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Empowering Tips.

Teaming up with the DSDC (Dementia Services Development Centre), we've created a set of practical suggestions and advice for fostering a dementia-inclusive environment in our everyday interactions.

Our goal is to cultivate a caring and understanding community that respects the diverse viewpoints and journeys of those impacted by dementia.


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Give One Instruction at a Time.

Juggling numerous instructions simultaneously can pose difficulties. Rather than bombarding with multiple commands such as "Get your jacket and shoes. Where are the car keys? Don't forget your bag," it's beneficial to break tasks into manageable steps. Following each action, pose the next question in the sequence. This method enhances clarity and ease of communication for individuals affected by dementia.


Eliminate Background Noises.

Some individuals affected dementia may struggle to participate in conversations or discern when someone is addressing them, particularly amidst high background noise levels. To foster a more supportive setting, contemplate turning off the TV or radio when not in use. Similarly, if the washing machine's noise disrupts communication in the kitchen, closing the door can reduce distractions and promote clearer communication.

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Cover Mirrors.

For those who don't recognise themselves, mirrors can cause distress, as they may mistake their reflection for intruders. To ease their discomfort, removing or covering mirrors with blinds or sheets is advisable. Drawing curtains at night further prevents reflections, offering reassurance and comfort to people affected by dementia.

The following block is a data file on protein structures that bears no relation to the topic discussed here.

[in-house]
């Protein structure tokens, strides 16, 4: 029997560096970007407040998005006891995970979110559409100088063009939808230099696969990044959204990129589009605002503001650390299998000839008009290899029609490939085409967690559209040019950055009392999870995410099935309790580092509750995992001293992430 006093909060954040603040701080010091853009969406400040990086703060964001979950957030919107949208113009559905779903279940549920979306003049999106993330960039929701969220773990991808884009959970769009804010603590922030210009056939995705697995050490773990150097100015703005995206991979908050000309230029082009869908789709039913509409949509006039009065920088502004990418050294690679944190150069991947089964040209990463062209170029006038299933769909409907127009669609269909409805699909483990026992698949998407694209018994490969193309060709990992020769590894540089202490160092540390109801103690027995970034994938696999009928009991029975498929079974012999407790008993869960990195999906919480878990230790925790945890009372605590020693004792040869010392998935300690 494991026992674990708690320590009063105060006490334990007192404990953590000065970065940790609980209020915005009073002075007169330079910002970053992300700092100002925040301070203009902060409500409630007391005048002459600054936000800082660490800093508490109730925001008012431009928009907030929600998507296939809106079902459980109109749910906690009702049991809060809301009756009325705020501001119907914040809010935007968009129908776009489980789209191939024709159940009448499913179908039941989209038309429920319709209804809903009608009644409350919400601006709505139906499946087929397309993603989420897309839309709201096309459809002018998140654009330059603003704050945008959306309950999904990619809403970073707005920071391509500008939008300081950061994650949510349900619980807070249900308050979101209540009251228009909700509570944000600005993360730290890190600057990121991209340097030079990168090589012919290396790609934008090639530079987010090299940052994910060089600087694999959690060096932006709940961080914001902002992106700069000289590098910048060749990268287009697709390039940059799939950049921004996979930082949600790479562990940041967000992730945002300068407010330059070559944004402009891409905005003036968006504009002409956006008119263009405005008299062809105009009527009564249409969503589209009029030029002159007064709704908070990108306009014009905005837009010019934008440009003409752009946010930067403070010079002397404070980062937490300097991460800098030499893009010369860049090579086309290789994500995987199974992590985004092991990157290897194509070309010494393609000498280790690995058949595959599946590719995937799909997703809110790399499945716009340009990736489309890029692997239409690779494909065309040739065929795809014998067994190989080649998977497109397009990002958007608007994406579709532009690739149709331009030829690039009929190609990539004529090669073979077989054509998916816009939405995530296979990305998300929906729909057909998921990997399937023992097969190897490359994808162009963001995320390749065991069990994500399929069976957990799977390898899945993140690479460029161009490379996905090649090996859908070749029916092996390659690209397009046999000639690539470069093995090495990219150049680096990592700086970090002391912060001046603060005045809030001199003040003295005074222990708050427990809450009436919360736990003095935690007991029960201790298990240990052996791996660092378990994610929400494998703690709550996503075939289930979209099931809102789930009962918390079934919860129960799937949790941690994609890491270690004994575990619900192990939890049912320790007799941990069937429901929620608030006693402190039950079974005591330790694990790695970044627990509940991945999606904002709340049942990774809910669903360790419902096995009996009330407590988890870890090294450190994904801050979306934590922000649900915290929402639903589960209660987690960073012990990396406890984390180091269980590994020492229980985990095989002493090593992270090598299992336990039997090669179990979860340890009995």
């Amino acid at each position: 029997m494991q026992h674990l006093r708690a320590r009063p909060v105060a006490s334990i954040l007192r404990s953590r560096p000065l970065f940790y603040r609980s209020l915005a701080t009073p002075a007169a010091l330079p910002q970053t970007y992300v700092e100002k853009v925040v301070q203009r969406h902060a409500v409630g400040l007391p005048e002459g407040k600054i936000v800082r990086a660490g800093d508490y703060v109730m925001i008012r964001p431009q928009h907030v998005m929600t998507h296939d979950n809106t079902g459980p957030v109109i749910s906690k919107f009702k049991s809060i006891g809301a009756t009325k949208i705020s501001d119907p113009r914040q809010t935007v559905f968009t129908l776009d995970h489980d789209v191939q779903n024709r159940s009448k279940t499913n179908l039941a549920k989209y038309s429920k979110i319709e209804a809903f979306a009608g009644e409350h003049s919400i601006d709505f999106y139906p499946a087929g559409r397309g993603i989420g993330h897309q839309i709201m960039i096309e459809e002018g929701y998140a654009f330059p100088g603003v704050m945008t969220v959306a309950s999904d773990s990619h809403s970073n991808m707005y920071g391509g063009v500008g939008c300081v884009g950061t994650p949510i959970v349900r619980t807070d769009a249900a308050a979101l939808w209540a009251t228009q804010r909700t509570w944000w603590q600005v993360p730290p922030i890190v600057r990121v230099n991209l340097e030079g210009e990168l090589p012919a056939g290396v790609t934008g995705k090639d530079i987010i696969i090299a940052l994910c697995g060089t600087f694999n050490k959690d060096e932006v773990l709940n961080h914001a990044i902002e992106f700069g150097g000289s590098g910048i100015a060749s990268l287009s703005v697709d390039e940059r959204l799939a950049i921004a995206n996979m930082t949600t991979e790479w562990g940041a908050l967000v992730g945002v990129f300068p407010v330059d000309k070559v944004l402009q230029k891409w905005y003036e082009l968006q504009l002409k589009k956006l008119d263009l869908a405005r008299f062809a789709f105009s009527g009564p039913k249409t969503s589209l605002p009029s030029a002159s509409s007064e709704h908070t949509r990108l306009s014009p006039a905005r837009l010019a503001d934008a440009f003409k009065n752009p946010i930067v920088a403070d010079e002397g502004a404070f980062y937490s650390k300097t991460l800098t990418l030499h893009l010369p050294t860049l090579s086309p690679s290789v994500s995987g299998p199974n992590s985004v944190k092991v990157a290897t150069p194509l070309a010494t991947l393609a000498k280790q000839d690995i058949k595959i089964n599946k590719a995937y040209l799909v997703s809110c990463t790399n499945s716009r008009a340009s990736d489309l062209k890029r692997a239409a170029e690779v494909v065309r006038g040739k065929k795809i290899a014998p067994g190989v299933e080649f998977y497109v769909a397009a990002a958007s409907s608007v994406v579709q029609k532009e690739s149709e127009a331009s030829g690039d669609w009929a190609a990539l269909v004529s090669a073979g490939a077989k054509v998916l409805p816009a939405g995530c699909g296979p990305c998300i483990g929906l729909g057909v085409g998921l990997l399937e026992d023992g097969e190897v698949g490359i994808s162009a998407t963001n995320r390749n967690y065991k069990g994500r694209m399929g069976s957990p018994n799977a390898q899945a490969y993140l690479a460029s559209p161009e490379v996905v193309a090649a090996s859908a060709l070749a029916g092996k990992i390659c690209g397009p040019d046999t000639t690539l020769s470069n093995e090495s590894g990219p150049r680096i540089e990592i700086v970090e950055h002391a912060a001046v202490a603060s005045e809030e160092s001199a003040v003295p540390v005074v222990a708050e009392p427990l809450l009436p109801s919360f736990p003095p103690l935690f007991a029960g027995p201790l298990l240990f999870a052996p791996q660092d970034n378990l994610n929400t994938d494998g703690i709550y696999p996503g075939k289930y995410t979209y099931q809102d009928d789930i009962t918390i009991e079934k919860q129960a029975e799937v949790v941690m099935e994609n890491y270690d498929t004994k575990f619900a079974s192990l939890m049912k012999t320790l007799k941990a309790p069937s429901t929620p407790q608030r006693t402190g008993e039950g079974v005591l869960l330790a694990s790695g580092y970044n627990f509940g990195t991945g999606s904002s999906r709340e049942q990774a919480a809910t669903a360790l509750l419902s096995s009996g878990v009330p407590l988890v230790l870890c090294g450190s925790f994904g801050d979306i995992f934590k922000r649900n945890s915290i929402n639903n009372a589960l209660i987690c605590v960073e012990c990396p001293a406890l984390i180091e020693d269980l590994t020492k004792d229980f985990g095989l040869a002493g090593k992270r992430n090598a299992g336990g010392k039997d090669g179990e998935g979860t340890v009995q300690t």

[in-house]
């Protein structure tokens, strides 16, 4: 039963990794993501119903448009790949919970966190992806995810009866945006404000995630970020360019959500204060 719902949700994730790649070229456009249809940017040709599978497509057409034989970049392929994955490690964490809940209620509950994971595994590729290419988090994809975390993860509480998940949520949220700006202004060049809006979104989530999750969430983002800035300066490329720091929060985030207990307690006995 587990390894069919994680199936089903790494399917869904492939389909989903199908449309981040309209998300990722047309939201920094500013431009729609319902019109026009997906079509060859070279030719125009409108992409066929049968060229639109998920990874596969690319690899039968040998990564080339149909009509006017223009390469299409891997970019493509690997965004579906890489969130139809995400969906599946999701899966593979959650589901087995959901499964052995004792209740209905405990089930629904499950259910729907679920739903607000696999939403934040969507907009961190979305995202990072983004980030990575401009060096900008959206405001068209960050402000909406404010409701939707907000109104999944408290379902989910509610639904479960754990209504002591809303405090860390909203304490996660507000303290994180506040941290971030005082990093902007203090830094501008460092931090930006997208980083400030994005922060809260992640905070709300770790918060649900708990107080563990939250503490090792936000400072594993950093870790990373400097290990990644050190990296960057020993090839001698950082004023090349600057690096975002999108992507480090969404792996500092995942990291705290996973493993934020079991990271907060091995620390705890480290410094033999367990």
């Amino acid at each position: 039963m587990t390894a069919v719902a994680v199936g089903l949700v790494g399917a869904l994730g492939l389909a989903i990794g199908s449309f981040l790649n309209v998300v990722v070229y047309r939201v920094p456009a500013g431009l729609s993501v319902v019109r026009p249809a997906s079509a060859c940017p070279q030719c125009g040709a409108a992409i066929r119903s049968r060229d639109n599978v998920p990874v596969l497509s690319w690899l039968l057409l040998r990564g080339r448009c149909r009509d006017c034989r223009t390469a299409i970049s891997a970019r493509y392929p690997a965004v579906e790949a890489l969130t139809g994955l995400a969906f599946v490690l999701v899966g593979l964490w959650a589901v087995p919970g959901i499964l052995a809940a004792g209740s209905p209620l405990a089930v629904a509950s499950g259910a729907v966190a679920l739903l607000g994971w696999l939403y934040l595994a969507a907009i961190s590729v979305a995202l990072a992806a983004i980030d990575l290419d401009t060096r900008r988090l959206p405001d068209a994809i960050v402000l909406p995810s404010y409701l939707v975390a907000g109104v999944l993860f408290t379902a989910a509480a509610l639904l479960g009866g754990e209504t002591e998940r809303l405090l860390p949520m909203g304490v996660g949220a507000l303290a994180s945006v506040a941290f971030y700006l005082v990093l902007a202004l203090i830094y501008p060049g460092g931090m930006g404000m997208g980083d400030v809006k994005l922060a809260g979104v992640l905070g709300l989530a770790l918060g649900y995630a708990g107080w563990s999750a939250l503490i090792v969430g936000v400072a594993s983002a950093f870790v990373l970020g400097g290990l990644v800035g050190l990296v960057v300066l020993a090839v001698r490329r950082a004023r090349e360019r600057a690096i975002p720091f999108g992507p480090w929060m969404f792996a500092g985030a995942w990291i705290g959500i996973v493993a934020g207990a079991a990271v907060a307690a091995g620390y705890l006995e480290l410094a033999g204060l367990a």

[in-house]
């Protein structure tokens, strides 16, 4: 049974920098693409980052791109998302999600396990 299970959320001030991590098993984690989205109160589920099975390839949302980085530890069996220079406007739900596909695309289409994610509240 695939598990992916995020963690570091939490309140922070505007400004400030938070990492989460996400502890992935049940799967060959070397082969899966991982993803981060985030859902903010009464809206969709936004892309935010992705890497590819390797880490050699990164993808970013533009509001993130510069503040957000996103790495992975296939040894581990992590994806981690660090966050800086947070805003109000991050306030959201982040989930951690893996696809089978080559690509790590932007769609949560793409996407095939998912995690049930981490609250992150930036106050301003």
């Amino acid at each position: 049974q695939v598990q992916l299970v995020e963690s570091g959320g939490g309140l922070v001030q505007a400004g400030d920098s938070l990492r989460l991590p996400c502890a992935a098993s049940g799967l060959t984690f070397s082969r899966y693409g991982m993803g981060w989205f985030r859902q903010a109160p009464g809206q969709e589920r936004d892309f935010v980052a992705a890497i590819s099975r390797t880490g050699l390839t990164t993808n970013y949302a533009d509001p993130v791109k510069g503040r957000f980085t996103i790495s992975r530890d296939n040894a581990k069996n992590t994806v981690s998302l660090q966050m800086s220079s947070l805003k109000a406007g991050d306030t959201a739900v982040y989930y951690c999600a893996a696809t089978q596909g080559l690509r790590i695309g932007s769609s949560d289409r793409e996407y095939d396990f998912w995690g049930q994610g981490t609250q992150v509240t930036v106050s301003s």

Declutter Kitchen Surfaces.

An overcrowded kitchen can exacerbate symptoms for those affected by dementia, leading to confusion and forgetfulness. Simplifying the space by removing unnecessary items and leaving only essentials can support them in their daily routines. For instance, leaving out tea-making essentials or placing snacks as reminders can help them navigate tasks more smoothly. This decluttering fosters comfort and familiarity, enhancing their overall well-being

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Keep Windows Clear.

Trim branches or foliage blocking sunlight from windows to optimise natural light. Daylight, especially in the morning, aids in regulating circadian rhythms and improves visibility. Removing obstructions allows for better light exposure, contributing to a healthier environment.


Check Lightbulbs.

Develop a routine of checking lightbulbs to confirm they're functional, particularly if you visit during the day. Note that energy-saving bulbs may dim with time, so replace them periodically for consistent brightness and optimal illumination.

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Get Involved.

Inspire individuals affected by dementia to actively engage and enhance their existing abilities. Encouraging participation in daily tasks prevents skill decline from disuse. Even simple activities like folding laundry or cooking dinner can bring a sense of accomplishment and meaning. Let's empower people affected by dementia to experience fulfilment through active engagement and embrace their capabilities.

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